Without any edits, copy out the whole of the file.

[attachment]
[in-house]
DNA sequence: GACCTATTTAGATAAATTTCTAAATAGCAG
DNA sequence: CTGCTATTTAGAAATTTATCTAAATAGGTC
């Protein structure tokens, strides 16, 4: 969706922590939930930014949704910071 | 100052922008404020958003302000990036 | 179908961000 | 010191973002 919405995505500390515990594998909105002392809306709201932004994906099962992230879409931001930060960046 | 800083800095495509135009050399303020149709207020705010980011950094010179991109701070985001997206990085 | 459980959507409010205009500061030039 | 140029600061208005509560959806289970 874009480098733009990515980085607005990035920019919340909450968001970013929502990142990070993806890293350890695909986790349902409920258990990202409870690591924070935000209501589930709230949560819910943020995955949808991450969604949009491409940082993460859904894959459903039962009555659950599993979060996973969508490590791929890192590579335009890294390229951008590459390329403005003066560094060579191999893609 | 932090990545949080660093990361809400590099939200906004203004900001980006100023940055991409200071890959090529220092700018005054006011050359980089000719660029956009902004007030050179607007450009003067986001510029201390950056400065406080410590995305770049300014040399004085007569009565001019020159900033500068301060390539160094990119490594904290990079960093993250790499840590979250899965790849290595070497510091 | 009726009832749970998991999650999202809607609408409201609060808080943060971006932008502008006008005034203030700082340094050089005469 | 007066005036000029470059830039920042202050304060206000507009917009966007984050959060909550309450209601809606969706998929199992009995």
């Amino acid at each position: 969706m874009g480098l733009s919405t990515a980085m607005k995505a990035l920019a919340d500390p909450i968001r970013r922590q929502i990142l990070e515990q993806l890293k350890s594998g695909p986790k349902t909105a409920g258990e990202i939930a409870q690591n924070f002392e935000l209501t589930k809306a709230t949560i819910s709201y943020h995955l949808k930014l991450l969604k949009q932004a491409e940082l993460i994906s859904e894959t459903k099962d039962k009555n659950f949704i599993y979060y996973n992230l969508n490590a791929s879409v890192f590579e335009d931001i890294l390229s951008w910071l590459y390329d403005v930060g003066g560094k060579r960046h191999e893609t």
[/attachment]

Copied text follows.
[in-house]
DNA sequence: GACCTATTTAGATAAATTTCTAAATAGCAG
DNA sequence: CTGCTATTTAGAAATTTATCTAAATAGGTC
């Protein structure tokens, strides 16, 4: 969706922590939930930014949704910071 | 100052922008404020958003302000990036 | 179908961000 | 010191973002 919405995505500390515990594998909105002392809306709201932004994906099962992230879409931001930060960046 | 800083800095495509135009050399303020149709207020705010980011950094010179991109701070985001997206990085 | 459980959507409010205009500061030039 | 140029600061208005509560959806289970 874009480098733009990515980085607005990035920019919340909450968001970013929502990142990070993806890293350890695909986790349902409920258990990202409870690591924070935000209501589930709230949560819910943020995955949808991450969604949009491409940082993460859904894959459903039962009555659950599993979060996973969508490590791929890192590579335009890294390229951008590459390329403005003066560094060579191999893609 | 932090990545949080660093990361809400590099939200906004203004900001980006100023940055991409200071890959090529220092700018005054006011050359980089000719660029956009902004007030050179607007450009003067986001510029201390950056400065406080410590995305770049300014040399004085007569009565001019020159900033500068301060390539160094990119490594904290990079960093993250790499840590979250899965790849290595070497510091 | 009726009832749970998991999650999202809607609408409201609060808080943060971006932008502008006008005034203030700082340094050089005469 | 007066005036000029470059830039920042202050304060206000507009917009966007984050959060909550309450209601809606969706998929199992009995």
């Amino acid at each position: 969706m874009g480098l733009s919405t990515a980085m607005k995505a990035l920019a919340d500390p909450i968001r970013r922590q929502i990142l990070e515990q993806l890293k350890s594998g695909p986790k349902t909105a409920g258990e990202i939930a409870q690591n924070f002392e935000l209501t589930k809306a709230t949560i819910s709201y943020h995955l949808k930014l991450l969604k949009q932004a491409e940082l993460i994906s859904e894959t459903k099962d039962k009555n659950f949704i599993y979060y996973n992230l969508n490590a791929s879409v890192f590579e335009d931001i890294l390229s951008w910071l590459y390329d403005v930060g003066g560094k060579r960046h191999e893609t």